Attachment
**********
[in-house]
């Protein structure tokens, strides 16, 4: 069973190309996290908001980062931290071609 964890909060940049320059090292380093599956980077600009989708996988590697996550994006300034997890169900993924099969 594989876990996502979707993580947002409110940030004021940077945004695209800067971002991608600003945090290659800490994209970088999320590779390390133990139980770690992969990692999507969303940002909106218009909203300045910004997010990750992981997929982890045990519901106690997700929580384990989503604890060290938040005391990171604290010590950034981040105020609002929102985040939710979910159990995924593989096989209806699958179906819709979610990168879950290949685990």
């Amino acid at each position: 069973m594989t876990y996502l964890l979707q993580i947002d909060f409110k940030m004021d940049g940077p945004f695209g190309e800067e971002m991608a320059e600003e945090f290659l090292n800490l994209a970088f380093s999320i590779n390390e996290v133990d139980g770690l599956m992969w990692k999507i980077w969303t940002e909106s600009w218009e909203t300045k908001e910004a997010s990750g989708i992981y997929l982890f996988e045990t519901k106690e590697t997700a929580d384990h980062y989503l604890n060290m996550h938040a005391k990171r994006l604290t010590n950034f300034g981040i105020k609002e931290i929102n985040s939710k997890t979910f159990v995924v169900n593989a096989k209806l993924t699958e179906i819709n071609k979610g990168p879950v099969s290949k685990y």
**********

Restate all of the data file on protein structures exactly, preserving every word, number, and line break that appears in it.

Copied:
[in-house]
């Protein structure tokens, strides 16, 4: 069973190309996290908001980062931290071609 964890909060940049320059090292380093599956980077600009989708996988590697996550994006300034997890169900993924099969 594989876990996502979707993580947002409110940030004021940077945004695209800067971002991608600003945090290659800490994209970088999320590779390390133990139980770690992969990692999507969303940002909106218009909203300045910004997010990750992981997929982890045990519901106690997700929580384990989503604890060290938040005391990171604290010590950034981040105020609002929102985040939710979910159990995924593989096989209806699958179906819709979610990168879950290949685990």
């Amino acid at each position: 069973m594989t876990y996502l964890l979707q993580i947002d909060f409110k940030m004021d940049g940077p945004f695209g190309e800067e971002m991608a320059e600003e945090f290659l090292n800490l994209a970088f380093s999320i590779n390390e996290v133990d139980g770690l599956m992969w990692k999507i980077w969303t940002e909106s600009w218009e909203t300045k908001e910004a997010s990750g989708i992981y997929l982890f996988e045990t519901k106690e590697t997700a929580d384990h980062y989503l604890n060290m996550h938040a005391k990171r994006l604290t010590n950034f300034g981040i105020k609002e931290i929102n985040s939710k997890t979910f159990v995924v169900n593989a096989k209806l993924t699958e179906i819709n071609k979610g990168p879950v099969s290949k685990y």